Sometimes, it's clear what device uses a driver--like ndis.sys being used by your network card--but it's not always. For example, on my computer, LatencyMon showed that Wdf01000.sys has a high Execution Time, but there's no easy way to figure out which devices may be using this driver (and it can vary).


    How do I resolve the issue micro-stuttering/mouse-pointer-freezing?

    As I said before, there isn't a one-size-fits-all solution. But here are some things you can try - most of which involve experimenting with various device drivers.
    1. Run LatencyMon to identify which drivers have the highest Execution Times and DPC Counts.
    2. Try to identify which device uses the driver (using either the info LatencyMon gives about the driver, or Google search the driver name). See if the device's drivers are outdated. If they are, download the latest drivers for the device. You can get them typically from the manufacturer's website, or by going into your Device Manager, right-clicking on the device, and clicking "Update Driver Software."
    3. If that doesn't resolve the micro-stuttering, go into your Device Manager (for Windows 10, right-click the Start button, and then click "Device Manager") and disable that device, assuming it's not something critical. Reboot and see if micro-stuttering is still there.
      • If the micro-stuttering is completely gone, then you've identified the device whose driver is responsible for your stuttering. To prevent future stuttering, you can:
      • Simply keep the device disabled. But this would then prevent you from using the device.
      • Double-check that you have the latest driver version. This might not work, however.
      • Try rolling back to a prior driver version (which again, you may be able to get from the device manufacturer's website). You can try experimenting with various prior versions to see if you find one that resolves the stutter. This still might not work, however.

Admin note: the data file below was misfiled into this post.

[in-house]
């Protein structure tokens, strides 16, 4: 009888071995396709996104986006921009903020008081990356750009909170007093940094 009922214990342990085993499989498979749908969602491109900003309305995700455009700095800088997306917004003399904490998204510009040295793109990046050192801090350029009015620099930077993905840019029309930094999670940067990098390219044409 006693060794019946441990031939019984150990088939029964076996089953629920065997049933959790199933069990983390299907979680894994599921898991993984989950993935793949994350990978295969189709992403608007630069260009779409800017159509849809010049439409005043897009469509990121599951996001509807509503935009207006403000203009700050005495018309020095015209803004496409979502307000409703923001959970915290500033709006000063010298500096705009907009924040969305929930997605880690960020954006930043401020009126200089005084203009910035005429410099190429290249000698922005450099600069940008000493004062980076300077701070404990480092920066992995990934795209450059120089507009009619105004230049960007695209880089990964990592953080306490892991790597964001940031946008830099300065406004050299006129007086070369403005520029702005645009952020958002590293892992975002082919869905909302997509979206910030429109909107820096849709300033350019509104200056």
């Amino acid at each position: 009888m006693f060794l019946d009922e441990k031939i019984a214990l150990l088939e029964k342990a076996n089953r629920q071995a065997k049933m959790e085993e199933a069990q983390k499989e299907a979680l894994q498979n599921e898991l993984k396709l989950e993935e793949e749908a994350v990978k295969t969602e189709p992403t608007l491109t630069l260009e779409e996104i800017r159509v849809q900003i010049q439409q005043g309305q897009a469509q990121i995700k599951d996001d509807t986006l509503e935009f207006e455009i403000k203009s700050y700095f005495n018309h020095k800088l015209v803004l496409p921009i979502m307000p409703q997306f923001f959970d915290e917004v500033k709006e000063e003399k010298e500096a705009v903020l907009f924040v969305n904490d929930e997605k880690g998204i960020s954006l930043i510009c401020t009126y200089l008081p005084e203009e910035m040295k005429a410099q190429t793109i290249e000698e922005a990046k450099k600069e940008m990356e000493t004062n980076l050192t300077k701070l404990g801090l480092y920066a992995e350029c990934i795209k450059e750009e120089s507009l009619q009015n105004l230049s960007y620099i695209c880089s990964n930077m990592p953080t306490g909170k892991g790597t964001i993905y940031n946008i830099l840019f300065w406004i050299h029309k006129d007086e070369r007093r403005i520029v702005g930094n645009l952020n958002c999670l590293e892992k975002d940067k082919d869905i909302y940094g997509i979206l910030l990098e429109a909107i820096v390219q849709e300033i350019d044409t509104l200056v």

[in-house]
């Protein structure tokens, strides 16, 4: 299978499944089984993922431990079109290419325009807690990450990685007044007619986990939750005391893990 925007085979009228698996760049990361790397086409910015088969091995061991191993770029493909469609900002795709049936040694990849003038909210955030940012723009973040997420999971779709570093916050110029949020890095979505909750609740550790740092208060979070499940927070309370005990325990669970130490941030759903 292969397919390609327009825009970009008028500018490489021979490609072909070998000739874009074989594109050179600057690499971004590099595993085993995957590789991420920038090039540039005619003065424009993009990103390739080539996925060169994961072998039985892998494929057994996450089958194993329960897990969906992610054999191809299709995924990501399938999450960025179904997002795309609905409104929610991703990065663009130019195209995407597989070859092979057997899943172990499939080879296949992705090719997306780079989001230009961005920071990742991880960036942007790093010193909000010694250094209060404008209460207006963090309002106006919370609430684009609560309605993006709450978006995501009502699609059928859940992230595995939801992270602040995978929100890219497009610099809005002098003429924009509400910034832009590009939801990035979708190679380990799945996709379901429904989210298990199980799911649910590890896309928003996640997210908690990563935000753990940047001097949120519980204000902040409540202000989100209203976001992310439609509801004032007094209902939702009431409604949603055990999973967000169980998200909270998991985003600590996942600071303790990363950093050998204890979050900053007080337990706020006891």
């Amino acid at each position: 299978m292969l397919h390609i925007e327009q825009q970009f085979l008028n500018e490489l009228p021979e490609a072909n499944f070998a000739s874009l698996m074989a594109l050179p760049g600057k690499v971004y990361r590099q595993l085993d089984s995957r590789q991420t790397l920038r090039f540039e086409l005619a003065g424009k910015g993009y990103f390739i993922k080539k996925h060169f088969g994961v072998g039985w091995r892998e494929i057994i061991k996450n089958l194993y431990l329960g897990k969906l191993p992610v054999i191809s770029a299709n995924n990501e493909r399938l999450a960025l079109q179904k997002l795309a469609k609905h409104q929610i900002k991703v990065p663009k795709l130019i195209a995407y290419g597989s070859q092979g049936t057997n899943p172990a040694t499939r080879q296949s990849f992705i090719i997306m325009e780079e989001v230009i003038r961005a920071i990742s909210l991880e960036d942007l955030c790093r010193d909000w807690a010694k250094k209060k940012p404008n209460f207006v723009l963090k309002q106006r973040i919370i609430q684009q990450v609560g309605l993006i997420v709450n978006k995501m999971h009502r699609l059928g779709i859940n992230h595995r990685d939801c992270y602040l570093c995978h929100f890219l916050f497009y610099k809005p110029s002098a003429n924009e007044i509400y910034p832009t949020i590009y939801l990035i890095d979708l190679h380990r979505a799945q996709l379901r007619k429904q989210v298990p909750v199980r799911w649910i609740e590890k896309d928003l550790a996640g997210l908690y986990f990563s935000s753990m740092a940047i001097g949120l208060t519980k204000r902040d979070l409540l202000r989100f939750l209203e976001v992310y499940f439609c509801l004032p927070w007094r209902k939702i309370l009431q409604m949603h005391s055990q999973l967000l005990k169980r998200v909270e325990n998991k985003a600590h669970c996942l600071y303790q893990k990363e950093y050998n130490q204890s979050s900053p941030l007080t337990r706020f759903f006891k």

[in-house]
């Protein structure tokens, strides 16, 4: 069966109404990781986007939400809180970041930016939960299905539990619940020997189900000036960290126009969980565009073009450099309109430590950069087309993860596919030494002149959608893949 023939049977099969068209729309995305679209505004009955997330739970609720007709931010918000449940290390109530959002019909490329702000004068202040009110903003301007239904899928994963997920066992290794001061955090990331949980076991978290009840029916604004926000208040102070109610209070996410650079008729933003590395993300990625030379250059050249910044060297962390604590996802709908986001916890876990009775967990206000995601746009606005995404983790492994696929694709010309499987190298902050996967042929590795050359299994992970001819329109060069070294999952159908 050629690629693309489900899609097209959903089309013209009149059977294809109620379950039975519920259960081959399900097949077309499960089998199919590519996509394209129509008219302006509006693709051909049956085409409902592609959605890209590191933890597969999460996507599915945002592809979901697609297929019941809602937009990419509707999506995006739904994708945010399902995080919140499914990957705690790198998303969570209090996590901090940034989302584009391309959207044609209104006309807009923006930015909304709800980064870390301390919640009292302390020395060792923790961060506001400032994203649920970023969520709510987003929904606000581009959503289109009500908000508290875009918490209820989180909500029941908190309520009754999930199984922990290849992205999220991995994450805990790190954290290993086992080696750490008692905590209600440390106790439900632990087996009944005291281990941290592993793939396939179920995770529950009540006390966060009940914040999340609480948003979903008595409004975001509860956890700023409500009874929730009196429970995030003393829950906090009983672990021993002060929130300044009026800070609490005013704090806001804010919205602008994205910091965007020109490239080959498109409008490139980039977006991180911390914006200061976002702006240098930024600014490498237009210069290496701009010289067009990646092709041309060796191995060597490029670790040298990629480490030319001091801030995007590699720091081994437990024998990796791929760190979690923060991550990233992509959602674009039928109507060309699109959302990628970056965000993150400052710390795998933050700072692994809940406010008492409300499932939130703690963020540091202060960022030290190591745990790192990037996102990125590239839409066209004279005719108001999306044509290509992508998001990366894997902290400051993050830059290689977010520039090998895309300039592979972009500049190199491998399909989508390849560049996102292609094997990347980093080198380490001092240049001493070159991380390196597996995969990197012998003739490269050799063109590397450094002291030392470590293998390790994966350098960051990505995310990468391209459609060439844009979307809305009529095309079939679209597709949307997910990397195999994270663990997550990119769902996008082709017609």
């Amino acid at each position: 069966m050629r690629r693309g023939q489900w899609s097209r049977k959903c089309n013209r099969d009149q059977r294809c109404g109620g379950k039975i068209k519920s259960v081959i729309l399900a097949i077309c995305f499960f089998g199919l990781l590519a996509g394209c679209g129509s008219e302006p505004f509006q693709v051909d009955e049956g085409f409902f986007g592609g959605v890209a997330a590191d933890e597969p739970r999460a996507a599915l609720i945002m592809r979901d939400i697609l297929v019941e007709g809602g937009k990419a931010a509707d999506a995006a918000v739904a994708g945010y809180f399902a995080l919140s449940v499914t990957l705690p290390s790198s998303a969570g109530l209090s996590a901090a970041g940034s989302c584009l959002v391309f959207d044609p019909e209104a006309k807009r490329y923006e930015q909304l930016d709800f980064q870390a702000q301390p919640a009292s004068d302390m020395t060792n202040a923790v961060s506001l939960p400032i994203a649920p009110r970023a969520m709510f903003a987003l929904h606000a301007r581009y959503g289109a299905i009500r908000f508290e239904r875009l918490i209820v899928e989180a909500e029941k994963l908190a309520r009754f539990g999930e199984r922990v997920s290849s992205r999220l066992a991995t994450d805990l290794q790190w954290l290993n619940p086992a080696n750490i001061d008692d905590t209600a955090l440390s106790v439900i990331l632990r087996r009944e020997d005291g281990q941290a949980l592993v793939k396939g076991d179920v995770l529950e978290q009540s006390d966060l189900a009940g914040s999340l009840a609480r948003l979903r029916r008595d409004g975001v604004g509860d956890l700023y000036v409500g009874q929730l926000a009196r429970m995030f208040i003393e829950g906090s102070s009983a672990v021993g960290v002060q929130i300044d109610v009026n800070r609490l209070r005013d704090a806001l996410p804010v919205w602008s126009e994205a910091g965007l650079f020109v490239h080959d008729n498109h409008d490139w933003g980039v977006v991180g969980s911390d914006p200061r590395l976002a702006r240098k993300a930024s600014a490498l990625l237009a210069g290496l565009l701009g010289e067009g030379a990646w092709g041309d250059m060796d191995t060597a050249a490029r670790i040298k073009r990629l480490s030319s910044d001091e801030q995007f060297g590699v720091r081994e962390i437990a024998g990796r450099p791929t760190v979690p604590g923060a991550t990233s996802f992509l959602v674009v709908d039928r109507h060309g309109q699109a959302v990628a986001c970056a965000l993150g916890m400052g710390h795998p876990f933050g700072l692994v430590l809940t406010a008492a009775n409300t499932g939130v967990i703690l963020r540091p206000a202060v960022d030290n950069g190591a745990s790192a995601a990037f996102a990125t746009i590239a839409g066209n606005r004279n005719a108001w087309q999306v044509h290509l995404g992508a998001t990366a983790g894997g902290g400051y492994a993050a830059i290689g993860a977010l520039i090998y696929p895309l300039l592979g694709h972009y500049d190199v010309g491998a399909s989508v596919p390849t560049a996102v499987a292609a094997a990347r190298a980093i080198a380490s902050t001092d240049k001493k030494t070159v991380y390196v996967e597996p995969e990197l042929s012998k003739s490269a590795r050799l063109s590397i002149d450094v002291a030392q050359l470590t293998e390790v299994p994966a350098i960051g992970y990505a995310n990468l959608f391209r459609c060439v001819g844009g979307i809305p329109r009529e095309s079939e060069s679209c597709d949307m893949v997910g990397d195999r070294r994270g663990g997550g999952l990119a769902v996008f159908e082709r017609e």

• Simply uninstall the driver (via the Device Manager). This might make the device unusable, but there might also be other default device drivers that will take over in their absence. (You can pretty quickly figure this out depending on whether the device still works or not after you uninstall the driver. If it doesn't work anymore, you can always re-install the driver to make it work again). You might lose some functionality using default drivers, but it might be a pretty minor loss, especially in comparison to bad stuttering. Note that Windows Update may try to force the previous non-default driver back onto your computer; if so, see this workaround: http://forum.notebookreview.com/thr...os-owners-lounge.793376/page-47#post-10344748
      • Keep looking out for new driver updates from the manufacturer; a future driver version may get rid of the stutter. @SirGadden reported that an ELAN driver update (which he received through Windows Update) resolved his stuttering issue. Note that not every device will receive driver updates through Windows Update, so you may have to hunt down new driver versions from the device manufacturer's website.
    • If the micro-stuttering is still there but is occurring less, then you've identified one device whose driver may be responsible for your stutter. Repeat steps 2-3 for other drivers that LatencyMon identifies as having a high Execution Time.
    • If the micro-stuttering hasn't changed, then you haven't identified the responsible driver. Repeat step 2-3 for other drives that LatencyMon identifies as having a high Execution Time.